Another tax season is finished, and if there is a lesson to be learned, it’s that things never stay the same. There are some changes in the tax law coming over the next few years that will impact both agricultural producers’ farm business and personal tax returns. Some of these changes are minor, but some of them are pretty significant when compared to the rules we had for 2022 tax returns. It’s best to be proactive when looking at these changes to hopefully avoid any train wrecks come filing season.
Since the Tax Cuts and Jobs Act (TCJA) in 2017, taxpayers have enjoyed the option to use bonus depreciation to accelerate depreciation on property acquired and placed in service during that respective tax year at a rate of 100%. This has allowed taxpayers to fully depreciate their property without respect to some of the limits put in place with Section 179 depreciation. This deduction is scheduled to phase out, with property placed in service during 2023 only eligible for 80%; 2024 at 60%; 2025 at 40%; 2026 at 20%; and 2027 will be at 0%. Section 179 depreciation limits have increased to $1,160,000, so for many taxpayers, that limitation will not create an issue. For the larger producers, more creativity will be needed when looking for deductions in 2023.
Board for labor
For the corporate farm structure, board for labor has been an advantageous deduction. This deduction allows a farm corporation to write off 50% of groceries and various other living expenses as long as the employee lives on the farm premises and that the expense was for the convenience of the employer. The great benefit is that these expenses are not taxable to the employee as some other fringe benefits can be. Without further tax law changes, these expenses will no longer be deductible starting in the 2026 tax year. This doesn’t mean that the business won’t be able to pay for them; they just are not going to be deductible expenses any longer.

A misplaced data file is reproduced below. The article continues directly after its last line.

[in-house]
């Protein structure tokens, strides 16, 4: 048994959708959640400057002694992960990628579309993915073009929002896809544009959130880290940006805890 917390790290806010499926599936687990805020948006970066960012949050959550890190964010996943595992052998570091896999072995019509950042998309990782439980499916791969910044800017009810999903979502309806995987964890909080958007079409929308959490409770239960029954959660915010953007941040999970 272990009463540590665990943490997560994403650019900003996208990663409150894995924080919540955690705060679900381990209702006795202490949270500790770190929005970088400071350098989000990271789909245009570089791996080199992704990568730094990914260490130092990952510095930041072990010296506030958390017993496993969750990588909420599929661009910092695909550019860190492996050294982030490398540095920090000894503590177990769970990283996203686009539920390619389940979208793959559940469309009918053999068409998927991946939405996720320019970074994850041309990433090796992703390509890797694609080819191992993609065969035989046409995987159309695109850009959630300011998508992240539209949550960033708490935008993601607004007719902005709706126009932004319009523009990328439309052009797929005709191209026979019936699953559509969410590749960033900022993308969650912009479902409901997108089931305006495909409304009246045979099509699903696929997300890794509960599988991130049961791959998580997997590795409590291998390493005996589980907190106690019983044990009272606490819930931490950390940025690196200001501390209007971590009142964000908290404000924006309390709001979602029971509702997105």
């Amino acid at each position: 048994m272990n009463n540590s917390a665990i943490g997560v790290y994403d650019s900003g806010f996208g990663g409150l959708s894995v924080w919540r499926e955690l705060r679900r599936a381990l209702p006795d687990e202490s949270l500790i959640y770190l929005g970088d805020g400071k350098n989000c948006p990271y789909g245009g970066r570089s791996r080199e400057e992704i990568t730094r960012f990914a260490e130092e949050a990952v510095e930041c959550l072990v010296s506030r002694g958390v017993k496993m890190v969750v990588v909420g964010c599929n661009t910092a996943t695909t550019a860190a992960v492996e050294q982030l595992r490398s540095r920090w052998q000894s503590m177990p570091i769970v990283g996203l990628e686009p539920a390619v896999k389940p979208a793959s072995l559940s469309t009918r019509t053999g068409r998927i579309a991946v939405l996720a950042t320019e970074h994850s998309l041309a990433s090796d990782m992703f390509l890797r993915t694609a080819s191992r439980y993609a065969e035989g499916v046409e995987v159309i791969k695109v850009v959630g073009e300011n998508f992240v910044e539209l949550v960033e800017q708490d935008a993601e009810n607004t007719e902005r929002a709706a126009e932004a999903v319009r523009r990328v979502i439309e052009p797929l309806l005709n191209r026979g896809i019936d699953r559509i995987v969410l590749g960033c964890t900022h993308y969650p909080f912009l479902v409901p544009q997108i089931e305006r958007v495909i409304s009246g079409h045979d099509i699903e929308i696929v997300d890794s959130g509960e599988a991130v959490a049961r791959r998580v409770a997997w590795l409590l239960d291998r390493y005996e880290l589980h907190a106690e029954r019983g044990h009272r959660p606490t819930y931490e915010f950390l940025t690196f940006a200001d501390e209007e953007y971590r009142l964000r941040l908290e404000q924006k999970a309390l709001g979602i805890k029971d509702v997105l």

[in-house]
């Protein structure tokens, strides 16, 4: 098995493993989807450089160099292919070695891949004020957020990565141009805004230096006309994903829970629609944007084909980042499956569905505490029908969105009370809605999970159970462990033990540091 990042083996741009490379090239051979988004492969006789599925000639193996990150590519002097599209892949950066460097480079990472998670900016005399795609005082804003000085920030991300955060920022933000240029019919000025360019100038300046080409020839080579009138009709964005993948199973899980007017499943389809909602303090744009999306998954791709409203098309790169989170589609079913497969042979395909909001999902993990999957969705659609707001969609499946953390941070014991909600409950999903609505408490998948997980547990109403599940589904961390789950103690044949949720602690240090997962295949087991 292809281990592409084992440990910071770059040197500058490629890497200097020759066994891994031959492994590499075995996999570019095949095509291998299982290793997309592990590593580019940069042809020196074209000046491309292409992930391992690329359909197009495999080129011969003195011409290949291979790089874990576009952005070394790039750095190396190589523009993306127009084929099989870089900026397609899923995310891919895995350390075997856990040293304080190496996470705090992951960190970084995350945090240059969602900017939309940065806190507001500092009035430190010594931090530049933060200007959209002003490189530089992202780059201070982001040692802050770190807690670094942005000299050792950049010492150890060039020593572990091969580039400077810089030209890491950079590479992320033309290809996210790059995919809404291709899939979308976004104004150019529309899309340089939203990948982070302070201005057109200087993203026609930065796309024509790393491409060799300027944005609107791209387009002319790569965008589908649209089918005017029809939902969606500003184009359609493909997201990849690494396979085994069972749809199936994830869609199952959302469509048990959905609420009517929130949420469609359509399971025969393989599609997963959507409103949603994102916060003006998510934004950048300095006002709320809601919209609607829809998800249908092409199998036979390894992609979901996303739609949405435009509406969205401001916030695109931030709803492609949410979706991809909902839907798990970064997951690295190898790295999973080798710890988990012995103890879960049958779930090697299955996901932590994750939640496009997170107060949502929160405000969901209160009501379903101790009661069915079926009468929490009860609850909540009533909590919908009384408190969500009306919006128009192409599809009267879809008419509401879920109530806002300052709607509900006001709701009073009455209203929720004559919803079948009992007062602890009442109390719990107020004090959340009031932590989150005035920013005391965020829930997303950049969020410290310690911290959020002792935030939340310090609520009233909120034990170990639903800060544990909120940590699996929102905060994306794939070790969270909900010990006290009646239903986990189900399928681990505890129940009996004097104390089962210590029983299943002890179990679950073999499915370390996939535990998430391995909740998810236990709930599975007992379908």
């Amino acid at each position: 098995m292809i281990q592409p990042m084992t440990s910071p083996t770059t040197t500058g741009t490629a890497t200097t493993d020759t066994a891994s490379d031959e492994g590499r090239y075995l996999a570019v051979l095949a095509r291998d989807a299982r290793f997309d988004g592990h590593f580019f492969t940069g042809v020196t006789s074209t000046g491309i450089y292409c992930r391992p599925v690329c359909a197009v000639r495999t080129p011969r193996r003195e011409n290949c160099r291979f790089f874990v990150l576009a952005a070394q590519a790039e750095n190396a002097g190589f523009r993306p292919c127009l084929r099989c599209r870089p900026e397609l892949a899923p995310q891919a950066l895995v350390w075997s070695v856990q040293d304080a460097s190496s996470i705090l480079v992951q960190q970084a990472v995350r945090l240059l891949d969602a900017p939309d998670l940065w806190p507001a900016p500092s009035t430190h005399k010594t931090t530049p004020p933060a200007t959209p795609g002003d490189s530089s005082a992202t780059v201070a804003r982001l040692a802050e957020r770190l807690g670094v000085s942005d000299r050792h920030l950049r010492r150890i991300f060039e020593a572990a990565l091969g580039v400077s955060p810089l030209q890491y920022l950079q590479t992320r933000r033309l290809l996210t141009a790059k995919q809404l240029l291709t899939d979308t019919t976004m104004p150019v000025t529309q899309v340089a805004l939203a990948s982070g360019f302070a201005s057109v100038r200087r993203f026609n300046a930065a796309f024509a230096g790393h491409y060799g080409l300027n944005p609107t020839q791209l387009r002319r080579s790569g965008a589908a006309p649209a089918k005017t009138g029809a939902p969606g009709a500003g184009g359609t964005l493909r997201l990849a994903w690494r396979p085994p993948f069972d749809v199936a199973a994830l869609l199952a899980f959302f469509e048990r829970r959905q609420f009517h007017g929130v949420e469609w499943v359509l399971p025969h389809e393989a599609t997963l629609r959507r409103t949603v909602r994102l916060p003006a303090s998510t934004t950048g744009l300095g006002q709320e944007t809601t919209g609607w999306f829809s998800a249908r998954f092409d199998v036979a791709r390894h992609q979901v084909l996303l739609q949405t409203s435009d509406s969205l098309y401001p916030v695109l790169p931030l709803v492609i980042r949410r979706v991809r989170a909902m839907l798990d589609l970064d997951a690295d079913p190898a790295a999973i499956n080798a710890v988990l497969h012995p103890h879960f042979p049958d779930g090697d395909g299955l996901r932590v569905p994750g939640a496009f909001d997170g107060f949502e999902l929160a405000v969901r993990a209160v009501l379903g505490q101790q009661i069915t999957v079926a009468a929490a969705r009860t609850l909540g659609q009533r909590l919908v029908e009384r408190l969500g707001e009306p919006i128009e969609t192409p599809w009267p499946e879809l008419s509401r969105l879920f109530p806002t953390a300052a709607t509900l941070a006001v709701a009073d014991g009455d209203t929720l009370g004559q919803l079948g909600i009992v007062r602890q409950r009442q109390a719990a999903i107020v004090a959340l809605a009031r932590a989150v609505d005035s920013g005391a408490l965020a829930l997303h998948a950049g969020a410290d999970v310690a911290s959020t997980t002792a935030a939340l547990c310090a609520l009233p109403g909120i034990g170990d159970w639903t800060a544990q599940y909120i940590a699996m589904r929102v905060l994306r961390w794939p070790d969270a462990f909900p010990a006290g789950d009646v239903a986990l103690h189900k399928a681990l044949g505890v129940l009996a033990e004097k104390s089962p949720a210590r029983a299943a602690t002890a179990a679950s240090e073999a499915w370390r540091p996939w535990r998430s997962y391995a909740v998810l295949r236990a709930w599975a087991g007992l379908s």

Traditional business meals should not be confused with board for labor. These are meals that have a business purpose and do not have to be on the business premises. For the 2022 tax year, businesses were able to deduct the full cost of food and beverages purchased from a restaurant so long as they weren’t lavish or extravagant. Starting Jan. 1, 2023, these meals once again become 50% deductible as they were in 2020 and prior years.
Overtime pay for ag workers in Washington state
As most Washington ag producers are aware, farm employers in the state are no longer exempt from paying overtime. Starting in 2022, overtime was to be paid on any time worked in excess of 55 hours. That number has moved to 48 hours in 2023 and will be at 40 hours for 2024. There are severe penalties for those who choose to ignore the new laws.
Estate tax exemption
With the expiration of the TCJA at the end of 2025, the estate tax lifetime exemption is due to decrease. For 2023, the exemption is $12,920,000 for single filers, and $25,840,000 for married couples filing jointly. The exemption is about cut in half for 2026, moving to $5,490,000 for single filers and $10,980,000 for married couples filing jointly. These amounts are set to be indexed for inflation, and actual figures have not been released yet. For the farmer who owns a lot of real estate, these are going to be amounts to pay attention to as they could have major estate tax implications.
Mileage rates are increased for 2023. As the cost of fuel and maintenance has increased over the past few years, so have the IRS mileage rates. At the end of 2022, the mileage rate was 62.5 cents per mile. For 2023, the rate has increased to 65.5 cents per mile. For those of you who have elected to use a mileage deduction or reimbursement for your vehicles, you will see added benefit this year.
For the pass-through entity and sole proprietor farmers, the Qualified Business Income (QBI) deduction has been a helpful tool to minimize tax since its implementation in 2017 with the TCJA. The deduction equals 20% of the qualified business income, with some exceptions. This is another tax benefit that is due to sunset at the end of 2025 when the tax law expires.
Change can be good so long as we are prepared for it. While the bulk of these changes are scheduled to occur in the next few years, it is never too early to prepare.
Justin Hunt, CPA, is an employee at Leffel, Otis, and Warwick, P.S. He works out of the firm’s Wilbur, Coulee City and Okanogan offices. He takes pride in the fact that the firm works with many family farms and ag-related businesses throughout the Pacific Northwest. For information, visit low.cpa.